The officials who met Arseniy Yatsenyuk in Donetsk did not include representatives of the protesters. The officials asked Yatsenyuk to allow referenda on autonomy for their regions, but not on secession.
"There are no separatists among us," said Gennady Kernes, mayor of Kharkiv, Ukraine's second-largest city, where protesters had occupied a government building earlier in the week.
Ukraine's eastern industrial heartland was the support base for Kremlin-friendly president Viktor Yanukovych, who was ousted in February after months of protests. Last month, the Crimea region voted to secede and was annexed by Russia.
Russia ratcheted up the pressure on Ukraine on Thursday when President Vladimir Putin warned European leaders of a risk to the gas supplies going through Ukraine. He has threatened that Russia could shut off shipments to Ukraine if it fails to pay its mammoth debts.
Putin's spokesman Dmitry Peskov told Russian news agencies on Friday that Russia has not heard from the countries to which Putin sent a letter.
Protesters in the eastern cities of Donetsk and Luhansk are occupying government buildings and calling for referenda on regional autonomy that could prefigure seeking annexation by Russia.
Before leaving Donetsk for another eastern city, Yatsenyuk told reporters that he favors a peaceful solution to the stand-off. However, he left the door open to storming the buildings occupied by armed men, though a two-day deadline announced earlier this week has passed.
Yatsenyuk said the grievances of eastern Ukraine would be appeased by the upcoming constitutional reform that will "satisfy people who want to see more powers given to regions." He mentioned abolishing Kiev-controlled local administration as one of the steps to decentralize the country.
The protesters in Donetsk, who have held the regional administration building since Sunday, initially called for a referendum on secession but later reduced the demand to one on autonomy, with the possibility of holding another later on whether the region would remain part of Ukraine or seek to become an autonomous region within Russia.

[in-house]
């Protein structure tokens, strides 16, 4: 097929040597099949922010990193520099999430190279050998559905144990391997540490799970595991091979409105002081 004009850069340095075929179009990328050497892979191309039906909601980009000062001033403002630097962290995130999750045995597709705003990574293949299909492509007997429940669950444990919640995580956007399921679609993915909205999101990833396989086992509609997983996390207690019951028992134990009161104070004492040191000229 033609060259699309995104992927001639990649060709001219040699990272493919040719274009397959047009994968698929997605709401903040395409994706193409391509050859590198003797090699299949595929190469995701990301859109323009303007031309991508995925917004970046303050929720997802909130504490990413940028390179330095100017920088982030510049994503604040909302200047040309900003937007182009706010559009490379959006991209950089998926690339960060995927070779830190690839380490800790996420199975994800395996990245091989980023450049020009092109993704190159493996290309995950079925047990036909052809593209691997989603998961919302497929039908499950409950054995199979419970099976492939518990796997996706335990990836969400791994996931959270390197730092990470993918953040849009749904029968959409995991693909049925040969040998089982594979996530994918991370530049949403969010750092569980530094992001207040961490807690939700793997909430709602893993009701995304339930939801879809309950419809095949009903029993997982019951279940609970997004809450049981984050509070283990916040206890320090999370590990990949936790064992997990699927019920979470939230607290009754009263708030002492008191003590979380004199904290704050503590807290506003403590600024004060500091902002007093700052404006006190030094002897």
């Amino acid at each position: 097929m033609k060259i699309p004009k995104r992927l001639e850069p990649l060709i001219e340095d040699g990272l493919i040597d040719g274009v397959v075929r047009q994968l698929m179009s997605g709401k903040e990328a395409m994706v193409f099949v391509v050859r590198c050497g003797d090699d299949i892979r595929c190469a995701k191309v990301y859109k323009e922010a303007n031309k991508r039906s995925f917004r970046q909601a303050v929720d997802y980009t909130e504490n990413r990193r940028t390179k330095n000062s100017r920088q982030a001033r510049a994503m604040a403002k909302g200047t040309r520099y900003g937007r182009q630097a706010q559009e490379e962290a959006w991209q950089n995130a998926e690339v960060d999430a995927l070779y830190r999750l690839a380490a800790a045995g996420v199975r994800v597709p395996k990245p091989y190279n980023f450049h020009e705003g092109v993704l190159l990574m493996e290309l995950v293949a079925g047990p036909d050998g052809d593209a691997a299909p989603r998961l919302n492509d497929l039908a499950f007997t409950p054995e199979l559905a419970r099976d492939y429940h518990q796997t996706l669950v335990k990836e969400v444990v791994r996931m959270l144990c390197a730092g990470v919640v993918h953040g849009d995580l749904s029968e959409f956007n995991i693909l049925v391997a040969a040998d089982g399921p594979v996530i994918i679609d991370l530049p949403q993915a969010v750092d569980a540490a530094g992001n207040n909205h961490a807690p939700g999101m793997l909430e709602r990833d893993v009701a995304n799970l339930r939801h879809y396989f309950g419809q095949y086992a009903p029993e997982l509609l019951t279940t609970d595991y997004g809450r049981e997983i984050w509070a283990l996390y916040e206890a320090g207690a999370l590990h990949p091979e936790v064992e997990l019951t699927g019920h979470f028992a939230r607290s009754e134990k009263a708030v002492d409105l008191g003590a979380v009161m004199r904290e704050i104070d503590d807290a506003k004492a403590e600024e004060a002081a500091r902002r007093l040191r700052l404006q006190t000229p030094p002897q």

The eastern parts of Ukraine have a high proportion of Russian-speakers and many of them fear that the acting government that took over when Yanukovych fled will repress them. Kiev and Western officials, in turn, claim that Russia is whipping up tensions in the east, with the aim of establishing a pretext for sending in troops. Russian Foreign Minister Sergey Lavrov denied any participation by Russia in the events in the east, saying on Rossiya television on Friday that "our servicemen aren't there. Our agents aren't there."
He also said Russia does not aim to annex any parts of eastern Ukraine and "we want Ukraine to be whole with its current borders." He also dismissed earlier calls by the eastern Ukraine protesters for Russia to send in peacekeeping forces.
Russia is calling on Ukraine to change its constitution to become a federalized state in which regions would have more control of their own affairs. Ukraine's government has resisted federalization, saying that would lay the groundwork for the country's breakup.
NATO Secretary General Anders Fogh Rasmussen who was visiting Bulgaria on Friday again urged Russia to pull back its troops from Ukraine's borders, and added that NATO is taking legitimate steps to deal with the instability created by Russia's "illegitimate" actions.
Speaking in Prague, Czech President Milos Zeman called on NATO and the European Union to take robust pre-emptive actions to deter Russia from invading other parts of Ukraine after its takeover of Crimea. He stopped short of giving details.
In northwest Romania, some 450 U.S. and Romanian troops were conducting joint military exercises, flying U.S. F-16 fighter jets alongside Romanian ones. Romania, Russia and Ukraine all border the Black Sea.
In a bid to apply pressure on Russia, the European Union has warned Moscow of further sanctions for ratcheting up tensions in Ukraine.
A senior European Union official who spoke on the condition of anonymity said the 28-nation bloc's foreign ministers would consider broadening the list of people sanctioned to deter Russia from further destabilizing the situation in eastern Ukraine.
The person, who was briefing reporters on condition of anonymity, said ministers at Monday's meeting in Luxembourg aren't expected to decide new sanctions but could agree on ordering the preparation of a new list of targets.
Russia's Lavrov on Friday blamed the crisis on the West and its support for Ukraine's fledging government which he described as illegitimate. Lavrov said the solution to the crisis would be a "deep" constitutional reform in Ukraine that would guarantee Ukraine's "nonaligned status," meaning a guarantee that it would not join NATO.
Alexander Roslyakov in Donetsk, Nataliya Vasilyeva in Kiev, Ukraine, Jim Heintz in Moscow, Juergen Baetz in Brussels, Karel Janicek, in Prague, Czech Republic, and Veselin Toshkov in Sofia, Bulgaria, contributed to this story.
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